Thursday night BBC 2 aired the third and final episode of its contemporary political drama ‘The Politician’s Husband’ starring David Tennant and Emily Watson as a married couple with high ambitions in the microcosm of Westminster politics.
After ‘Broadchurch’ (see this post to read about my thoughts on that one) I was curious to see what Tennant would make of this role. I hadn’t really read anything about the storyline beforehand, so when the first episode played out as it did I was pretty surprised. Some people might say the title of the show was a suggestion as to how things would go but I certainly didn’t see it coming. That said, though, it was really enjoyable to watch Freya basically outwitting her husband and becoming her own person as opposed to the pawn in his powerplay.
The beginning of the second episode seems to be quite ambiguous among TV critics and viewers. Alison Graham, TV editor at the Radio Times, writes that in her opinion rape and, as in this case, especially marital rape doesn’t belong on a freeview channel. The comments to her article show that even though quite a few of her readers agree with her, there’s also the odd disagreeing voice among them and I am one of those as well. If we can have murder, child abuse, suicide and other deeds depicting the darkest depths of the human soul on TV on a daily basis, then why should we shun something that occurs just as frequently in real life – even if behind closed doors and not as openly discussed – as the other things I mentioned? Just because it makes us uncomfortable to watch doesn’t mean it shouldn’t be shown. I’m sure there were times when watching a psychopath torturing his victim before killing it off made us uncomfortable, too, but did we ban those plots from our TV screens? No? So there.
‘The Politician’s Husband’ shows how a woman rises from the shadows of her husband to becoming a powerful figure in her own right, though at first it is by a mere coincidence which no one expected. It all comes at a price, though, and for me it was much more uncomfortable than watching that rape scene to watch the scenes where Aidan and Freya play the happy couple and they are so good at it that the viewer almost believes it’s not an act at all. But then you see the underlying hostility and distrust between them in their eyes and you realize that even when they are at their strongest, most united point in the storyline, which is right at the end of the final episode, it’s all just superficial and nothing has really been resolved between them. For me this final scene is all about that saying “Keep your friends close but your enemies even closer” and it’s just really sad to watch how this marriage that seemed so strong and happy and genuine at the beginning of the first episode turns into this farce. At some point in either the second or the third episode Freya asks her husband “Love without respect, is that even possible?”. I think by the end of the third episode their relationship has sadly changed to respect without love.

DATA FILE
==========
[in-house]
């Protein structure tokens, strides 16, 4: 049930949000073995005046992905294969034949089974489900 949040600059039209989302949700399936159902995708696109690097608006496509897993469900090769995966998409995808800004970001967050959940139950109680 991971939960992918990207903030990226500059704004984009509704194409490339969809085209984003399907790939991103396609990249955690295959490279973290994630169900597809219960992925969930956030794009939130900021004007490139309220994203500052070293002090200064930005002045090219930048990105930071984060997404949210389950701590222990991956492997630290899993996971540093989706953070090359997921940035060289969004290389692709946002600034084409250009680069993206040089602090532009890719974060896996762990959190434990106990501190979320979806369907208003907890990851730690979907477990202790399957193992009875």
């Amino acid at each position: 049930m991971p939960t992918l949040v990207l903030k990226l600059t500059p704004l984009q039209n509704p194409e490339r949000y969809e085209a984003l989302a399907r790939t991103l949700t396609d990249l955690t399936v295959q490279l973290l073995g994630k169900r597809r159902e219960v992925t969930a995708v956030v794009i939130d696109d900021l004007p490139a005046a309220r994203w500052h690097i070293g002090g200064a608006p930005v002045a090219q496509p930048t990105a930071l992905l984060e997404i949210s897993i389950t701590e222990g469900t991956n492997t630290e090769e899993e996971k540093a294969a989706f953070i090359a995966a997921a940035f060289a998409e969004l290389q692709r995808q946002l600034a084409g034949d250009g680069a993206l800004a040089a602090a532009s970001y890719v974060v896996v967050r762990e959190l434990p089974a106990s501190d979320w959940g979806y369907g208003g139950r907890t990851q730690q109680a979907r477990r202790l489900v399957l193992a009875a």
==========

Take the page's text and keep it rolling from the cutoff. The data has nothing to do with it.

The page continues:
However, even though I was saddened by how it all played out for their marriage and their relationship, as a woman it was certainly very entertaining and satisfying for me to watch how Aidan’s pathetic scheming backfired and he got his just deserts in the end, having to yield the real power to his wife. 🙂
What really bugged me throughout the episodes, though (and I know it’s nitpicking and doesn’t really take away anything from the plot and the acting, which was brilliant, but still), is that a) the entire show seemed like an advert for Apple (iPhones galore, an iMac in the office, a Macbook on the kitchen counter, an iPad on the nightstand… Did Tim Cook write the script or what?) and b) the aforementioned iPhones kept ringing loudly throughout the episodes and almost every time when the call’s recipient picked them up they were ALWAYS set to silent mode and the little orange thingy on the side was clearly visible. Hello, editing department? Are you familiar with iPhones at all?
Yes, I’ll shut up now. 😉